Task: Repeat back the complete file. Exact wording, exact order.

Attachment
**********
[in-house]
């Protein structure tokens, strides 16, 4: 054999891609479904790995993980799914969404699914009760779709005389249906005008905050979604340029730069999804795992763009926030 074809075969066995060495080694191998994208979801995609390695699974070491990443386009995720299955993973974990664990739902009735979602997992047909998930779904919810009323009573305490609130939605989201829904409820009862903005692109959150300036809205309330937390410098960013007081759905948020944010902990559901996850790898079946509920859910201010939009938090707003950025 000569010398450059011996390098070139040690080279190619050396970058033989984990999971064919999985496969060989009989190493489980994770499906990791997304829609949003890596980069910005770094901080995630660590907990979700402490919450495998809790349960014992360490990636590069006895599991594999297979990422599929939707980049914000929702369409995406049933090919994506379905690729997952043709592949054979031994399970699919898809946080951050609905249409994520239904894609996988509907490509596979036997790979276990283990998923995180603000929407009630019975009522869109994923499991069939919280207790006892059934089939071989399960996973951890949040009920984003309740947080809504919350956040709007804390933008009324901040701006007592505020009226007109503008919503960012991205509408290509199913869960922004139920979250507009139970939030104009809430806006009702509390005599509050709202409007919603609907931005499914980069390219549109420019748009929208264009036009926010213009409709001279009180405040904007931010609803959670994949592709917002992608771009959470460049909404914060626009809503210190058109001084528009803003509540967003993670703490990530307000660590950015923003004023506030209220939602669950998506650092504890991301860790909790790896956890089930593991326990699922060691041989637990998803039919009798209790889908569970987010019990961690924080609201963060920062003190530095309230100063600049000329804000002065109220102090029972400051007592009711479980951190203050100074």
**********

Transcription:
[in-house]
């Protein structure tokens, strides 16, 4: 054999891609479904790995993980799914969404699914009760779709005389249906005008905050979604340029730069999804795992763009926030 074809075969066995060495080694191998994208979801995609390695699974070491990443386009995720299955993973974990664990739902009735979602997992047909998930779904919810009323009573305490609130939605989201829904409820009862903005692109959150300036809205309330937390410098960013007081759905948020944010902990559901996850790898079946509920859910201010939009938090707003950025 000569010398450059011996390098070139040690080279190619050396970058033989984990999971064919999985496969060989009989190493489980994770499906990791997304829609949003890596980069910005770094901080995630660590907990979700402490919450495998809790349960014992360490990636590069006895599991594999297979990422599929939707980049914000929702369409995406049933090919994506379905690729997952043709592949054979031994399970699919898809946080951050609905249409994520239904894609996988509907490509596979036997790979276990283990998923995180603000929407009630019975009522869109994923499991069939919280207790006892059934089939071989399960996973951890949040009920984003309740947080809504919350956040709007804390933008009324901040701006007592505020009226007109503008919503960012991205509408290509199913869960922004139920979250507009139970939030104009809430806006009702509390005599509050709202409007919603609907931005499914980069390219549109420019748009929208264009036009926010213009409709001279009180405040904007931010609803959670994949592709917002992608771009959470460049909404914060626009809503210190058109001084528009803003509540967003993670703490990530307000660590950015923003004023506030209220939602669950998506650092504890991301860790909790790896956890089930593991326990699922060691041989637990998803039919009798209790889908569970987010019990961690924080609201963060920062003190530095309230100063600049000329804000002065109220102090029972400051007592009711479980951190203050100074």